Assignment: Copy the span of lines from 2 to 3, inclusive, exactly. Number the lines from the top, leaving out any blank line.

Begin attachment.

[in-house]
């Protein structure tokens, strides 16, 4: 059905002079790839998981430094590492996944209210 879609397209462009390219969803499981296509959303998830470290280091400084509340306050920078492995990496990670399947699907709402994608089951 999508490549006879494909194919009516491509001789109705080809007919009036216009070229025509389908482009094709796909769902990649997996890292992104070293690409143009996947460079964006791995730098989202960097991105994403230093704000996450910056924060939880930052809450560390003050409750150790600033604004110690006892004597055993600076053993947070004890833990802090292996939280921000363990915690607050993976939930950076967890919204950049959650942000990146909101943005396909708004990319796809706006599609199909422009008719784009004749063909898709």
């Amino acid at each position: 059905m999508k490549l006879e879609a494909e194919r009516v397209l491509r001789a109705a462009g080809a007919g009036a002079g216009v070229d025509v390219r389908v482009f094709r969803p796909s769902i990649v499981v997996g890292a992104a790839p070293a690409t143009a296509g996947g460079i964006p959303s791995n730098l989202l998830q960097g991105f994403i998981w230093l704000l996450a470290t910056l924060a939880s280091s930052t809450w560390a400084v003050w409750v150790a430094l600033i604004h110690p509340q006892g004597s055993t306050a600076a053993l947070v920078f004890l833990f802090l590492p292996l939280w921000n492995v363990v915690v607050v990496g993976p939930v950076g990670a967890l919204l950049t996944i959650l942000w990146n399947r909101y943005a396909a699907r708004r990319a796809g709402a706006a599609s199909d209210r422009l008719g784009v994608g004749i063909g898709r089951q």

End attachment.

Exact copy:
């Protein structure tokens, strides 16, 4: 059905002079790839998981430094590492996944209210 879609397209462009390219969803499981296509959303998830470290280091400084509340306050920078492995990496990670399947699907709402994608089951 999508490549006879494909194919009516491509001789109705080809007919009036216009070229025509389908482009094709796909769902990649997996890292992104070293690409143009996947460079964006791995730098989202960097991105994403230093704000996450910056924060939880930052809450560390003050409750150790600033604004110690006892004597055993600076053993947070004890833990802090292996939280921000363990915690607050993976939930950076967890919204950049959650942000990146909101943005396909708004990319796809706006599609199909422009008719784009004749063909898709």
């Amino acid at each position: 059905m999508k490549l006879e879609a494909e194919r009516v397209l491509r001789a109705a462009g080809a007919g009036a002079g216009v070229d025509v390219r389908v482009f094709r969803p796909s769902i990649v499981v997996g890292a992104a790839p070293a690409t143009a296509g996947g460079i964006p959303s791995n730098l989202l998830q960097g991105f994403i998981w230093l704000l996450a470290t910056l924060a939880s280091s930052t809450w560390a400084v003050w409750v150790a430094l600033i604004h110690p509340q006892g004597s055993t306050a600076a053993l947070v920078f004890l833990f802090l590492p292996l939280w921000n492995v363990v915690v607050v990496g993976p939930v950076g990670a967890l919204l950049t996944i959650l942000w990146n399947r909101y943005a396909a699907r708004r990319a796809g709402a706006a599609s199909d209210r422009l008719g784009v994608g004749i063909g898709r089951q």